Friday, April 14, 2017

ARTSPEAK! Portraits poem "Whistler's Mother"

Hello and Happy National Poetry Month! Here it is, day 14 of ARTSPEAK!: Portraits, my National Poetry Month poem-a-day project, during which I am looking, listening with my spirit ear, and asking these subject to share with me their secrets.

But first: Be sure to check in with Jan at Bookseedstudio to see how our Progressive Poem is progressing! AND it's Poetry Friday! Be sure to visit Doraine at Dori Reads for Roundup.

Here are the ARTSPEAK! Portraits poems so far (almost halfway home! Wheeee!):

13. "In the Company of Kittens" after Contentment 1900 by Henriette Ronner-Knip
12. "Sixteen" after Jeanne Hubuturne-1919 by Amedeo Modigliani
11. "Promise" after Portrait of a Little Italian Girl by Maria Kroyer
10. "Portrait of a Writer" after Oskar Maria Graf by Georg Schrimpf
9. "Speaking of the Weather" after Profile of a Woman by Fujishima Takeji
8. "Happiness" after Self-Portrait with Straw Hat by Elisabeth Vigee le Brun
7. "Virginia, Sitting for a Portrait" after Portrait of Virginia (Little Girl) by Frida Kahlo
6. "Paint-by-Number" after Portrait of a Woman by Alexei von Jawlensky
4. "I Am" after The White Cloud, Head Chief of the Iowas by George Catlin
3. "What If?" after Portrait of Camille Roulin by Vincent van Gogh
2. "The Lady Confesses" after Portrait of a Lady with Mask and Cherries by Benjamin Wilson
1. "Mona Lisa in Love" after Mona Lisa by Leonardo da Vinci

Today I've selected a classic! And it's really no wonder I selected it. I'll share below. Meanwhile, here is what Whistler's mother would like you to know:
Whistler's Mother
after “Arrangement in Grey and Black, No. 1” by J.M. Whistler

It's true my life
has been
a symphony
of storms: grey,
black, charcoal.
But for now
I am not thinking
of my death,
or anyone else's.
I am buttersoft
in this chair,
my feet at ease,
my insides
I am thinking art.
I am thinking joy.
I am in a room
with my boy.

- Irene Latham
Readers, I already had motherhood on my mind after yesterday's poem about the Mama cat and her kittens. AND THEN our oldest son came over for supper last night. It is always a joy to share space with him! And that became the empathic bridge between me and Anne Whistler, who was sitting in a room with her artist-son Jemie (her nickname for James). You can read more about this portrait (and those real-life storms) at The Detroit Institute of Arts website. Thank you for visiting!


  1. That's just lovely, Irene! The buttersoft is startling, but you make it work, especially as it's followed by the wonderful "my insides/are candlelit." Wow!

    1. I so agree, Kate. I had the same reaction. I even looked again to see if I could sense her buttersoftness....often it shows how we don't know what is going on inside, probably more often than not. Janet F.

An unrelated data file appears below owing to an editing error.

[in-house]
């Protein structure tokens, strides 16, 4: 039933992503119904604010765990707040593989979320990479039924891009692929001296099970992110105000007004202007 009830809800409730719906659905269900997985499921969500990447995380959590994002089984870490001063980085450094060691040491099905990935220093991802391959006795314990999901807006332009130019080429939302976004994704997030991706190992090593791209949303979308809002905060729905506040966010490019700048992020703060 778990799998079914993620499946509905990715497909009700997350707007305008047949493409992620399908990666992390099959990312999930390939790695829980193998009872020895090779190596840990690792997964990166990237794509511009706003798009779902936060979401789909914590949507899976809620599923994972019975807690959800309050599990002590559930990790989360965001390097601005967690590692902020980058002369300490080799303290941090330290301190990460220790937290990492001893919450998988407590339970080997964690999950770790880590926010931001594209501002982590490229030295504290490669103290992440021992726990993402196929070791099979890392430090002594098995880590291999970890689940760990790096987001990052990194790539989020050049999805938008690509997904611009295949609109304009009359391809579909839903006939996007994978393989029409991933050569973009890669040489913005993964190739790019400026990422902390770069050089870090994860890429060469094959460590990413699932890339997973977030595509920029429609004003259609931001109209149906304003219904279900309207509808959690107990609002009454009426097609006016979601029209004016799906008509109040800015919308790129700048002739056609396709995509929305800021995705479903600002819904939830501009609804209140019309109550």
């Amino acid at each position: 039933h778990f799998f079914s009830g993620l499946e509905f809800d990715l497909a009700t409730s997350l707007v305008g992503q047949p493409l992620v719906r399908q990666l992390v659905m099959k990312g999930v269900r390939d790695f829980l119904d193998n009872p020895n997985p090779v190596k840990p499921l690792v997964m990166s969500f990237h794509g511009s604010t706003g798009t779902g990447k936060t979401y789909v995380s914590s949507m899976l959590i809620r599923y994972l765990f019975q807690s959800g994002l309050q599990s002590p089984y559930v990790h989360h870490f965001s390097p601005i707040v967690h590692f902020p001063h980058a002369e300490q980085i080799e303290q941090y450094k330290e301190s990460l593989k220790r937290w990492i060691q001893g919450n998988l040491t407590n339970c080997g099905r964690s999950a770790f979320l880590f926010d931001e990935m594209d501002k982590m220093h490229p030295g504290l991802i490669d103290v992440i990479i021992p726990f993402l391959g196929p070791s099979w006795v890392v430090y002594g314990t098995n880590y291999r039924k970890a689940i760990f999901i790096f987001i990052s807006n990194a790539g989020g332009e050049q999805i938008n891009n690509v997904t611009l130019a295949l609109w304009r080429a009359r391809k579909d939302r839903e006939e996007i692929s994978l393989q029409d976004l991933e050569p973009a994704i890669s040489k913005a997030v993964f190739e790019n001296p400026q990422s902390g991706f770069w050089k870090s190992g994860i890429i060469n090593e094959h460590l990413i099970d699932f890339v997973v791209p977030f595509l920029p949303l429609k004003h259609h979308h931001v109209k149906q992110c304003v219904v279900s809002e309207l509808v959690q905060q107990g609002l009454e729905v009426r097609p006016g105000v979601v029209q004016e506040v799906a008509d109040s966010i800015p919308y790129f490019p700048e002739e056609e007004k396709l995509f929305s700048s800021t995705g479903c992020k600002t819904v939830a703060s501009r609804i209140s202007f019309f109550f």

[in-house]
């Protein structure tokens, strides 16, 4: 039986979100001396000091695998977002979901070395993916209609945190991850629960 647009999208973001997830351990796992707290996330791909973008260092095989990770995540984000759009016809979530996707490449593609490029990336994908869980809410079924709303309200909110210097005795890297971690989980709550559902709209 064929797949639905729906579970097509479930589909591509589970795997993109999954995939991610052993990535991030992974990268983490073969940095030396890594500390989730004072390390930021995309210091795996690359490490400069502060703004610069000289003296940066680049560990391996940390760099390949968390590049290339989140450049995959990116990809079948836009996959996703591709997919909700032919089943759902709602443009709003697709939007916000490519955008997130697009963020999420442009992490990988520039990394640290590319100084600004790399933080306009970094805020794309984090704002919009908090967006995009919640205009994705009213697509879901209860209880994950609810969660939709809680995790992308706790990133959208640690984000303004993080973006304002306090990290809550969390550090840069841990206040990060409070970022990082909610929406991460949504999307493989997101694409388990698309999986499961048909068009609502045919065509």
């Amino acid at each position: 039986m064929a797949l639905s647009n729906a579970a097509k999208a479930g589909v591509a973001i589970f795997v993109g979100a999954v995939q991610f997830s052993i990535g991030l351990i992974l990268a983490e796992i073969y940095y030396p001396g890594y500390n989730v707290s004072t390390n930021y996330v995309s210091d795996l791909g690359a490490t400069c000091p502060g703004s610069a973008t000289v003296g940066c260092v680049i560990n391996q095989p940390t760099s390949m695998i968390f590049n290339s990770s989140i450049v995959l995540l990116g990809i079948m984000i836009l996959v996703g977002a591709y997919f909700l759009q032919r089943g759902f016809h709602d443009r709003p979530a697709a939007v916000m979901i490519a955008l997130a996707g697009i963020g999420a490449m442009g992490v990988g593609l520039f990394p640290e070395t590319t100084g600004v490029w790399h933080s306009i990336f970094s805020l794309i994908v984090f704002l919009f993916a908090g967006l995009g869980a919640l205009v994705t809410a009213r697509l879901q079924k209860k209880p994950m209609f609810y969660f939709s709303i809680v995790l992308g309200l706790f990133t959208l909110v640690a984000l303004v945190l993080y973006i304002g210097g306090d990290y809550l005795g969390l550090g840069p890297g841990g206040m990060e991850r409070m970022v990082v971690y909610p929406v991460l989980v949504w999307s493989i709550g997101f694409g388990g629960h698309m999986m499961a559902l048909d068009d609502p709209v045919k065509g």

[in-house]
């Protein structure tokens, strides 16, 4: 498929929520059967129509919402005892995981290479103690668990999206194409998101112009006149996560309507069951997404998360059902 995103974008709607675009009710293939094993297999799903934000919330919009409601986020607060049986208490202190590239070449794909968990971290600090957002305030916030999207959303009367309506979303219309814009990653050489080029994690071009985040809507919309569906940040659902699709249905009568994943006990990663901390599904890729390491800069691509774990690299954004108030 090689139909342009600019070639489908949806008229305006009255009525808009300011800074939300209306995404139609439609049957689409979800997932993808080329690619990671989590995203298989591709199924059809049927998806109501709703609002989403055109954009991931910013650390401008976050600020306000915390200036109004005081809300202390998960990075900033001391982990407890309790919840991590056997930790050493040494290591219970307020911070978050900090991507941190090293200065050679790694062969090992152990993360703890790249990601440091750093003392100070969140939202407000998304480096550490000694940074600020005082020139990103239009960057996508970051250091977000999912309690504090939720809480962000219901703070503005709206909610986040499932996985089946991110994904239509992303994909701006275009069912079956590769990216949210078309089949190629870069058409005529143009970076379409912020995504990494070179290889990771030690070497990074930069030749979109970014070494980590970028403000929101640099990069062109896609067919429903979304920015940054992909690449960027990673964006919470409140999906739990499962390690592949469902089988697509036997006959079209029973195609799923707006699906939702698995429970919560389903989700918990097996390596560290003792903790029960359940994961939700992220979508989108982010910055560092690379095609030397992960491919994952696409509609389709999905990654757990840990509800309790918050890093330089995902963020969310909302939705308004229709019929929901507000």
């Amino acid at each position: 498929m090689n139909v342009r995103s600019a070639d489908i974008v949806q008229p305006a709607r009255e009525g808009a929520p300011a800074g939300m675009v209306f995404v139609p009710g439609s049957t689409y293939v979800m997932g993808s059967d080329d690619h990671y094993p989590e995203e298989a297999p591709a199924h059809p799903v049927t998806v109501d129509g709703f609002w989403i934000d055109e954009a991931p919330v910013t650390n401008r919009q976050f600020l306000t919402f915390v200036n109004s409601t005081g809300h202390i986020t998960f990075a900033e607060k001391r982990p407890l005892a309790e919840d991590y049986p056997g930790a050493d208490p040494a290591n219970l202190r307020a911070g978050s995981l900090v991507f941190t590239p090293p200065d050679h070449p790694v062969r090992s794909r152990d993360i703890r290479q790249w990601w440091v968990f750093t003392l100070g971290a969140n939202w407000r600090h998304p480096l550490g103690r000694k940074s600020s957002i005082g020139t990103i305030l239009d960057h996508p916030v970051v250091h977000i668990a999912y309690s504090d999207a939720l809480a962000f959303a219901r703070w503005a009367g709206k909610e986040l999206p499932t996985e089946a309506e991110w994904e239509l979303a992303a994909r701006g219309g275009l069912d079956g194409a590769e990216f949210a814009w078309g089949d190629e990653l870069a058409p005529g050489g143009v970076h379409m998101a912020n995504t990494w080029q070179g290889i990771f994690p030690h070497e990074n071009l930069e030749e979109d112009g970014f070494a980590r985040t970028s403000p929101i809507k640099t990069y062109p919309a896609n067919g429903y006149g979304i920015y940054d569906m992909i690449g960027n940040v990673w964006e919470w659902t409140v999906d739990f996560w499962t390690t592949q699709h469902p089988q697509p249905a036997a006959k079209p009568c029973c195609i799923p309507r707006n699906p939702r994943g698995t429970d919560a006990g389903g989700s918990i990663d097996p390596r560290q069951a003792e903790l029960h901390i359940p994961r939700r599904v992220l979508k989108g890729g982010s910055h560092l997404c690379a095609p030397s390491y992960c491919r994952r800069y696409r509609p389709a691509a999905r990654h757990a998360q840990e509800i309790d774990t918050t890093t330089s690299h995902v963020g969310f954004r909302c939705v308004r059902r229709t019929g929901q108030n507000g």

2. Love this, Irene! I felt my heart lift with those last 4 lines. :) As Kate said, buttersoft startles and then, wow!

  3. No nicer thing than to spend time with the "kids", even when so grown up. I love the connection and your imagination, Irene.

  4. You've perfectly captured the essence of a remarkable woman, able to survive life's many terrible storms and still be able to embrace art, celebrate joy, and find happiness in time spent with her beloved boy. Beauty.

  5. In a room with my boy....yes, the joy of being with your child. That is the masterpiece and "ta da!" of this lovely poem.

  6. Amazing how you capture the art with your poem-story. Love it!

  7. Oh, just when you think your child has reached the perfect age, they move on to another perfect age. I love my grown children who have become my friends. This is a sweet poem and love the ending!

  8. I read it a couple times, and each time I felt the powerful, quick turn midway with "buttersoft." Well-done, Irene. And thanks for the personal back story.

  9. Love this and how an evening with your boy became the bridge to this poem.

  10. This is so lovely! Like many others commented, the word "buttersoft" was such a turning point and then into "candlelit insights" and that soft glow of maternal joy. Lovely!

  11. I know there were many times my mom was happy just to have me in the same room, even if I was talking to someone else, or working at the stove while she read the newspaper at the table. You captured that motherhood feeling perfectly!

  12. Irene, this hits so true to home. I love when I get some time with my son. Parents, it seems to me, never truly understand the words, "it goes by in a flash"....I adore "my insides candlelit" really captures that joy of just being in the room with your loved one, especially a child. Janet F.

  13. I like how joyful you made Whistler's mother. To me, she always seems to be looking back, at her youth, at her losses, at her memory-ghosts, but now I see it in a whole new candlelit way. Thanks.

  14. I love this poem. The shift from stormy clouds and colors to buttersoft and candlelit and art and joy is wonderful.

  15. And we know just how lovely it is to be in a room with my boy.

  16. Catching up on some I've missed! You draw out character so skillfully, Irene. I just love this poem— love hearing what Whistler's Mother has to say... thinking maybe one day I might say something similar.

    BTW, not that I'm putting on any pressure at all, it's totally your choice, but if you're interested in putting something up on the padlet this month, just about anything you've written this month would fall into Laura Shovan's Persona Poem challenge from May 2016.


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